• June 11, 2021

  • Abby Nuttall

  • Electric and Hybrid News

Over the past month, we’ve seen a lot of news about EV charging in the UK and we’ve rounded up the highlights for you here.

Ofgem Green Light Ultra-Rapid Charging Infrastructure in the UK

Ofgem has announced that the cabling needed to install 1,800 new ultra-rapid EV charging units across main trunk road locations and motorway service areas across the UK.

At the minute there are a few ultra-rapid charging units, however the majority of these are Tesla’s Superchargers which are only designed for use by Tesla vehicles.

Ultra-rapid chargers are the next step in EV charging allowing you to charge your vehicle more quickly than ever before, reducing the amount of time you need to spend off the road which is one of the main concerns for drivers on long journeys with an EV.

As the government pushes for more and more drivers to opt for an electric option there has been widespread concern about the development of the UK’s public charging infrastructure which many believe is being built too slowly to accommodate the expected rise in demand.

Public charging units are vital for the successful uptake of EVs, not only because they allow drivers to charge while on journeys but many drivers, particularly those without off-road parking or in rented properties, are unable to install home-charging units. Although the ultra-rapid chargers are going to be installed on major roads and service stations it suggests a prioritisation of investment in the public charging network.

In order to put the necessary charger in place there needs to be major investment in the infrastructure which Ofgem’s commitment to installing the new cabling is helping to achieve. 

This investment will be completed over the next two years and is part of a wider effort to ensure there is sufficient modification so that Britain has the right energy infrastructure for a nationwide shift towards low carbon transport and heating without it impacting the supply available to customers.

There are 204 net-zero projects being invested in, including the infrastructure for ultra-rapid chargers with investments totalling over £300 million across England, Scotland and Wales.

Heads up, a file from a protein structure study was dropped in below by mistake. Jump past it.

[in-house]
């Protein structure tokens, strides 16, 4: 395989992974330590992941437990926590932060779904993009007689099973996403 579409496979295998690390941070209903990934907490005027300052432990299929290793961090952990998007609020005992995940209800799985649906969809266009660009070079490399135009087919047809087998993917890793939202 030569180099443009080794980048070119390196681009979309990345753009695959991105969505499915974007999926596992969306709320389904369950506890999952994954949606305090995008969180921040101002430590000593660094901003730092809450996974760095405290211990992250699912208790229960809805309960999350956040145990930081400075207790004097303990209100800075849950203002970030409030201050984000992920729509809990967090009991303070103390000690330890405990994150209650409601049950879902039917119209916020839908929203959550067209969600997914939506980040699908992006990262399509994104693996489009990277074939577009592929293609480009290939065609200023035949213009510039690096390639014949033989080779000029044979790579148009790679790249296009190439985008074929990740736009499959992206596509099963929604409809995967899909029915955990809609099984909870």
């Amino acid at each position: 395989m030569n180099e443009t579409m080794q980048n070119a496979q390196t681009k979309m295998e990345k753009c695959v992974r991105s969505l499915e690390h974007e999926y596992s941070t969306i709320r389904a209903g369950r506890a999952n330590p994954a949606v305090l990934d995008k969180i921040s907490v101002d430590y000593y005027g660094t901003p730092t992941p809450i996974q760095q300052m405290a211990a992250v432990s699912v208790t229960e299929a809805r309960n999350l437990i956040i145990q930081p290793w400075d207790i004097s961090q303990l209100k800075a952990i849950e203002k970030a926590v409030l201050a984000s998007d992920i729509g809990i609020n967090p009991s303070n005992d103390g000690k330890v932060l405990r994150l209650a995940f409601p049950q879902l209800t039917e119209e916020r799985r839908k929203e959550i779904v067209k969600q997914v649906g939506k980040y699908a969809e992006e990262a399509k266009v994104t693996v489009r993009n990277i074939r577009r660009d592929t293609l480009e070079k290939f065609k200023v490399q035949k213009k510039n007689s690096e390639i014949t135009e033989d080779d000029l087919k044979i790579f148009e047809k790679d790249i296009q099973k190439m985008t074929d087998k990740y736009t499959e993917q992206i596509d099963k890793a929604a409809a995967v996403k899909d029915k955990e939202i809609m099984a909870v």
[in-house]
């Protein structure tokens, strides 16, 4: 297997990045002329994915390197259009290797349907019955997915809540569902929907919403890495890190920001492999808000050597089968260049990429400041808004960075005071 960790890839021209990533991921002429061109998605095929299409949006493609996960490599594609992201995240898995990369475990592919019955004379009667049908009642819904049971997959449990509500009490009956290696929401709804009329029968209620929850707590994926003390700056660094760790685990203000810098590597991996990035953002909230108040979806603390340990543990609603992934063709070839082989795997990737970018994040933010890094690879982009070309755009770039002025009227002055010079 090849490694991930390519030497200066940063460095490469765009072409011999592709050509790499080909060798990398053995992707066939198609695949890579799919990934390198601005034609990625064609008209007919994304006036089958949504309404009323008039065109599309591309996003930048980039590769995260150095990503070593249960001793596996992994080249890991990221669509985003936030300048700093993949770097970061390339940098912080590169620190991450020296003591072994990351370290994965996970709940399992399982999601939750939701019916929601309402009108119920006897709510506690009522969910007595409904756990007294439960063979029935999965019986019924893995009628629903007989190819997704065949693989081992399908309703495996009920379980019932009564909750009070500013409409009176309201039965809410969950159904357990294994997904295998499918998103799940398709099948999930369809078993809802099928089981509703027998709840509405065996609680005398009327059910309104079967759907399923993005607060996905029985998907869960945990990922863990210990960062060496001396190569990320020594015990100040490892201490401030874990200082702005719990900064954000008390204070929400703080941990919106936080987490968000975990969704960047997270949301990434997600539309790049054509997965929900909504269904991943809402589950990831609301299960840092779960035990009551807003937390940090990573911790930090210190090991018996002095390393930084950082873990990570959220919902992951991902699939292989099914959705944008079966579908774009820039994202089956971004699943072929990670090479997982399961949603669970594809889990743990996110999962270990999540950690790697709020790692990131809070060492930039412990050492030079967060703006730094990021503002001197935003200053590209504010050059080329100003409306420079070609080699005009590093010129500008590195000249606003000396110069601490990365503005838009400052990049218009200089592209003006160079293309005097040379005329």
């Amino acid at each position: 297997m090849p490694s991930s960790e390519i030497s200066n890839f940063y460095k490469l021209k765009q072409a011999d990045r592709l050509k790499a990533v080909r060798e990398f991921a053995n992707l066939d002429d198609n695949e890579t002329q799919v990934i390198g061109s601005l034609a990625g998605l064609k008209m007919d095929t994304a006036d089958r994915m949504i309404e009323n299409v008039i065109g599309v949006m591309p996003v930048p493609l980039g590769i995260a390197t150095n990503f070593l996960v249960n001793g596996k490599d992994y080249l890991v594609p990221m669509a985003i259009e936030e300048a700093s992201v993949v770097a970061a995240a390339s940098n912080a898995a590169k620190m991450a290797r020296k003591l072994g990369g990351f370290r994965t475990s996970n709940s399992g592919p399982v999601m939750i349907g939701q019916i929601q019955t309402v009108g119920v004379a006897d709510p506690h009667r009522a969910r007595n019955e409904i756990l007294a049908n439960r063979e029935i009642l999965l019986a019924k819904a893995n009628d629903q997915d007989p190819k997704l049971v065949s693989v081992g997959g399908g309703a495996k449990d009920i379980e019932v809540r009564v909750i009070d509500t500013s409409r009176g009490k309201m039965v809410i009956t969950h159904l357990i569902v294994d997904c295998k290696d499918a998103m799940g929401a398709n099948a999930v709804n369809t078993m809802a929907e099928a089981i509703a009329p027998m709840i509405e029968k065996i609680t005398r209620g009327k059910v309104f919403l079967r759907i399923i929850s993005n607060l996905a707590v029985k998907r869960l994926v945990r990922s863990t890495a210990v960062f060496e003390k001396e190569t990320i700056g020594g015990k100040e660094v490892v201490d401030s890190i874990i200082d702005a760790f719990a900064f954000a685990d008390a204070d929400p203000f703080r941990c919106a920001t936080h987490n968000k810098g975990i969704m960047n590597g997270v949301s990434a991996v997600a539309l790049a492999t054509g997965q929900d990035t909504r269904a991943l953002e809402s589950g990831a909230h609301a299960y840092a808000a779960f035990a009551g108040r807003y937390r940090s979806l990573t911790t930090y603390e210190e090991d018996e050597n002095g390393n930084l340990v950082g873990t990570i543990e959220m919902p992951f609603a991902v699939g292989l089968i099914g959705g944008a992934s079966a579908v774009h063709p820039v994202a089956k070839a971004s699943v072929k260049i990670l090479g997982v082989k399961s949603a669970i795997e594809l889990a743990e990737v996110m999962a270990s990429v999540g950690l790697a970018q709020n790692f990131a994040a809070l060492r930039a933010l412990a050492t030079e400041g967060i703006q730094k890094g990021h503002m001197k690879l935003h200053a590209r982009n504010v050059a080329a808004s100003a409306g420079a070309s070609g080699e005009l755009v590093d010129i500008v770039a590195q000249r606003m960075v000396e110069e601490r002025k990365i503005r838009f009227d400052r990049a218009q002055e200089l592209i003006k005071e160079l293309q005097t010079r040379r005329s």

GRIDSERVE Take Charge of Electric Highway

GRIDSERVE are a sustainable energy company that purchased the electric highway earlier this week from green energy supplier Ecotricity.

The electric highway is the world’s first national charging network for EVs and includes charging points across the entire UK that has continued to grow since it was established in 2011.

Since the electric highway was established it the EV market and the chargers it requires have changed dramatically. Though three-pin plugs, like the one you have on most household electronics, are still available they are no longer the primary type of charger used on EV’s, in fact, there are five other main types used in the UK alone.

The speed that EVs can receive energy has also increased moving from 7 kWh to speeds of over 100 kWh making the time it takes for your EV to charge as quickly as possible for you.

With these changes the electricity highway has had to evolve rapidly to meet changing consumer demands, alongside the increase in drivers with EVs and so a rising volume of users.

GRIDSERVE has already begun looking forward to the future of the electric highway, wanting to replace all existing pumps on the network with new technology that has all the latest technological advances, including contactless payment.

Kent County Council Establishing Blueprint for Out of Town EV Chargers

Kent County Council are working with EV charging specialists Connected Kerb to create a blueprint that other counties can use for Local Authorities to provide an accessible and affordable EV charging structure for drivers who don’t live in town centres.

The project is entering its first phase which involved Connected Kerb installing 40 chargers across 20 sites in Kent Parish.

All income generated by the chargers will be used to support the installation and maintenance of more chargers in the area or back into the local community.

As mentioned above the UK’s charging infrastructure needs major investment and development in order to be able to support drivers as they transition to EVs. This includes drivers who live in rural communities, where there is less likely to currently be public chargers available.

The government have warned access to chargers in rural communities is essential to prevent them from becoming isolated and inaccessible to outside EV drivers.

As part of Connected Kerb’s mission to make EV charging accessible for all, they are working to engage local authorities and work to provide all communities within their area with reliable and low-cost charging.

The infrastructure they have designed will last over 20 years, is largely located below ground and then an above ground charger can be added at any point to match the consumer demand in the area.

Costa to install EVs

The final bit of charging news that was announced in the last few weeks was Costa Coffee’s partnership with EV charging network provider InstaVolt to install rapid charging units at around 200 Costa Coffee Drive-Thru sites across the UK.

InstaVolt is a company that own, install and maintain rapid chargers across the country and they previously worked with Welcome Break to create a rapid charging hub on M6 in March of this year.

The company has also announced recently it is joining forces with the AA to support drivers across the UK as more and more make the switch to EVs.

Rapid charging units being installed at Costa Coffee locations means you can grab a cup of coffee and be ready to drive your recharged vehicle by the time you’ve finished.

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